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Thread: Trying my first electric...ES1F

  1. #11
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    Wow...I never even considered that. I just clicked on "purchase." My guess is they're a standard size? The only mini pots I could find in a quick search are short shaft...
    And the doctor said "Give him jug band music; it seems to make him feel just fine..."

  2. #12
    GAStronomist Simon Barden's Avatar
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    Short shaft should be fine, especially with the smaller diameter pots. The top isn't that thick. Long shaft pots are normally pretty long, so you then have to use a second nut to get just the right amount of shaft poking out of the hole.

  3. #13
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    Thanks, Simon! I guess I can hold onto the full size pots for my next build
    And the doctor said "Give him jug band music; it seems to make him feel just fine..."

  4. #14
    GAStronomist Simon Barden's Avatar
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    I've got an unfinished ES-1 and I have tried full-sized pots in the F-hole. You can fit a single one in at an angle, but I haven't tried it with full-sized pots and the full wiring harness. I prefer to use stiffer wire (vintage-style cloth-covered push-pack) than that supplied with the kit, which adds an extra level of complexity when trying to fit it all through the F-hole. Mini pots make it all so much easier. And if you have to force a part through the hold, you're more likely to break a solder connection, so that it all has to come out again to be fixed. I much prefer full-sized pots, but it will be mini-CTS pots used for the ES-1.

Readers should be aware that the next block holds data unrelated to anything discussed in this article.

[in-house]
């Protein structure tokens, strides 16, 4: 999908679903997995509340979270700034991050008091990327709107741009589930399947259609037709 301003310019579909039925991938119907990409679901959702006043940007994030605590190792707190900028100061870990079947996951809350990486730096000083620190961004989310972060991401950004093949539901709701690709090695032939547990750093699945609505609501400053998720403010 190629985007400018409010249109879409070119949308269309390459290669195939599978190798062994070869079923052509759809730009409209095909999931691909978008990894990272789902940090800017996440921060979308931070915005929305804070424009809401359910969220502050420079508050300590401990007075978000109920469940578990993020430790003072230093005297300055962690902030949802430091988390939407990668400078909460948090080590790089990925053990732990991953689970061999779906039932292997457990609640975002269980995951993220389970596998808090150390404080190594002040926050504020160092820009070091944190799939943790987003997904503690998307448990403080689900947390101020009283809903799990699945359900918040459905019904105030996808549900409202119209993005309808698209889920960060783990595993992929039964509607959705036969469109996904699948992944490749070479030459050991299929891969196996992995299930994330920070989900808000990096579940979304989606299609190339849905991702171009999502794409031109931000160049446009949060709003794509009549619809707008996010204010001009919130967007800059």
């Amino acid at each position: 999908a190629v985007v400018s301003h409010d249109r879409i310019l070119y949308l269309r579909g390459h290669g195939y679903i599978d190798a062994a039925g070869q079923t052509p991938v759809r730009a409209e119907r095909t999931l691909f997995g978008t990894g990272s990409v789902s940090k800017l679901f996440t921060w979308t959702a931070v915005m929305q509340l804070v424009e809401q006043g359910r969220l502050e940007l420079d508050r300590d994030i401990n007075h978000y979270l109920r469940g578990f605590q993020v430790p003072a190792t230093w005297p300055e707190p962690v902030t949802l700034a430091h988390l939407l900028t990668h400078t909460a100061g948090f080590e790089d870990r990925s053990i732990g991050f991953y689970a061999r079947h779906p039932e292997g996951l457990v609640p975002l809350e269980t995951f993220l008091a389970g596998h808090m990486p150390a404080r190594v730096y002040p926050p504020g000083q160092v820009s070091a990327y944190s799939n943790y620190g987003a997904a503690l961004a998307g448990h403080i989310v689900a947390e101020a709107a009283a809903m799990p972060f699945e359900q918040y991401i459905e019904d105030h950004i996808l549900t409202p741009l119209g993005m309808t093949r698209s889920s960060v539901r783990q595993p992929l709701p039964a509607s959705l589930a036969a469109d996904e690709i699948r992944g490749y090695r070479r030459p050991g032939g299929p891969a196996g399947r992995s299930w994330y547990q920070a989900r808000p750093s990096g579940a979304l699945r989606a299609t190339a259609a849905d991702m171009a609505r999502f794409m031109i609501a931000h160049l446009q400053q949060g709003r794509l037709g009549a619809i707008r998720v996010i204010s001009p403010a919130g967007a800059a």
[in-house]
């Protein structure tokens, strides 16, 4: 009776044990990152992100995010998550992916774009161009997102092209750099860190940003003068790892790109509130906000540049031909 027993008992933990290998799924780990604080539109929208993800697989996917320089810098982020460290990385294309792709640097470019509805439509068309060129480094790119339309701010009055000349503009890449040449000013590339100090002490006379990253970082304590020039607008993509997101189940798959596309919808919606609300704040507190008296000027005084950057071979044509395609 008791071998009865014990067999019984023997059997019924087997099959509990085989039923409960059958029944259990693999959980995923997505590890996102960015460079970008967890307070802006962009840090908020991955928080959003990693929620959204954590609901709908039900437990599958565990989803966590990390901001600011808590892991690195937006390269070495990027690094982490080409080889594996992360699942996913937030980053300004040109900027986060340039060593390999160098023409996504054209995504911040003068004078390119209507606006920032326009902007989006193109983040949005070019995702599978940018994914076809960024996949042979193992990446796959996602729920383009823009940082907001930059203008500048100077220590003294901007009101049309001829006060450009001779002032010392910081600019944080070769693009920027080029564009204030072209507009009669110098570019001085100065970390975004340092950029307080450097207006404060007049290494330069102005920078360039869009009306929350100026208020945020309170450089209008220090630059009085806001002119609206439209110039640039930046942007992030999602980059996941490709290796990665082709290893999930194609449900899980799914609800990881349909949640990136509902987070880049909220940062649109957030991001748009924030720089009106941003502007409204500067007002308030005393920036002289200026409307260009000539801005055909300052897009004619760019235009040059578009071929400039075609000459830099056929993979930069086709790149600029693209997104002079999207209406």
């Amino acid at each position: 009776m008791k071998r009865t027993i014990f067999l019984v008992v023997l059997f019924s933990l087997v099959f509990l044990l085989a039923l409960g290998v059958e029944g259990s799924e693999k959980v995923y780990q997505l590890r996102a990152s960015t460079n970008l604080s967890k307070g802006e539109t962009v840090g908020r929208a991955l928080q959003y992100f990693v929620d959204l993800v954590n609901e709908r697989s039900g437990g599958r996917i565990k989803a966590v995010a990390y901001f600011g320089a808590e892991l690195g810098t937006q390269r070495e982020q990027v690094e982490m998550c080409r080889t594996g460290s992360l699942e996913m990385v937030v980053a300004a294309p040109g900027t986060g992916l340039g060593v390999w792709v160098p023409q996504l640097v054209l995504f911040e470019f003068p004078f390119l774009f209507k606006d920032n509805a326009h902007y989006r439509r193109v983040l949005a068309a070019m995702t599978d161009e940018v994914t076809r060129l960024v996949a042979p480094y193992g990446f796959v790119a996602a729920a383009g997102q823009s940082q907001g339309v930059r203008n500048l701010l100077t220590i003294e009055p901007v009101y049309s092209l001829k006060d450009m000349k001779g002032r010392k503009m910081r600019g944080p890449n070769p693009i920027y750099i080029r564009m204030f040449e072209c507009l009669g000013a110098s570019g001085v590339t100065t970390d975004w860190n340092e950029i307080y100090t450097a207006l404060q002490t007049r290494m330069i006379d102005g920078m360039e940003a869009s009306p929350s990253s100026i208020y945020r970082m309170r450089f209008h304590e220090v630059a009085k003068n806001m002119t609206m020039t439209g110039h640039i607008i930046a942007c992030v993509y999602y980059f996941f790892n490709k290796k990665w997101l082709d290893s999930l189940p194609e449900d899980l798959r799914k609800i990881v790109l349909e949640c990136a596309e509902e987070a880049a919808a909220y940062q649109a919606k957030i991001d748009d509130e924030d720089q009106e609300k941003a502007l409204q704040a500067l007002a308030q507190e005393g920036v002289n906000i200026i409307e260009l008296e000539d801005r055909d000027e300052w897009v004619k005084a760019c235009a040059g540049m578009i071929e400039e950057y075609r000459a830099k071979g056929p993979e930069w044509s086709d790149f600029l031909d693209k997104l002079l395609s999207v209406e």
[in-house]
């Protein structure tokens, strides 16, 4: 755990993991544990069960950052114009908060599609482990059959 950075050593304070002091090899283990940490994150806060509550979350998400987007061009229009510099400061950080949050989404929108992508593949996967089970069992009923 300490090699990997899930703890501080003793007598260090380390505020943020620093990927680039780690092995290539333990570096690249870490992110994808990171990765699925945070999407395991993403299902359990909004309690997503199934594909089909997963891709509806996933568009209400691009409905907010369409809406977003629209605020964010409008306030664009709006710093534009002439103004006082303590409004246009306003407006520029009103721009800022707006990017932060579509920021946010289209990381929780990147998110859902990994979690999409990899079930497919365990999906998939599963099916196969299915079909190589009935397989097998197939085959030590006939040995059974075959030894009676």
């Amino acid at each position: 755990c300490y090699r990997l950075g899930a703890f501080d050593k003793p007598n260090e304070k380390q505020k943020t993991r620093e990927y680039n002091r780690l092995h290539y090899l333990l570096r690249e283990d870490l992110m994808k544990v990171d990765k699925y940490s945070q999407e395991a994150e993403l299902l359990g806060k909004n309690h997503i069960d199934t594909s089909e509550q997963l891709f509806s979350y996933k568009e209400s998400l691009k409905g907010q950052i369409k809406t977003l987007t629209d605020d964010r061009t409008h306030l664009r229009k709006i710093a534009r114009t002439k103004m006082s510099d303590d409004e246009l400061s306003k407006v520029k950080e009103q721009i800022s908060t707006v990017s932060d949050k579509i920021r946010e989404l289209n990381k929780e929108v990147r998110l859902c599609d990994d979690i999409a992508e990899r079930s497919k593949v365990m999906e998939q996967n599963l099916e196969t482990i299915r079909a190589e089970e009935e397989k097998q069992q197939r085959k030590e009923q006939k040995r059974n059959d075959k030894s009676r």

As you say, it never hurts to have spare pots handy.

  5. #15
    Mentor McCreed's Avatar
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    John, here's a couple of tips for when it comes time to do your soldering & wiring of the pots & switch assembly (harness):

    Make yourself a "breadboard" with the same layout as the holes in the top of the body. You can use cardboard, but thin MDF is better IMO.
    This makes it easier to get your pot-to-pot wire lengths right as well as not having to chase loose pots around your bench.

    When you're ready to install the assembly/harness, use lengths of surgical tubing slipped over the pot shafts (threaded through the holes in the body). Doing this allows you draw the pots up through the holes. The same can done with fishing line, but I prefer the tubing.
    Like everything nowadays, there are vids on YT on this method.

    I also second using 16mm pots for these guitars. CTS and Bourne both make 16mm linear & log mini pots if name brand is part of your selection criteria, but you'll pay a premium for them.
    Alpha work just fine for me, but that's another thread
    Making the world a better place; one guitar at a time...

  6. #16
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    Thanks. I have a small thin piece of plywood I can use to lay out the controls, and the tubing would probably work better than fishing line.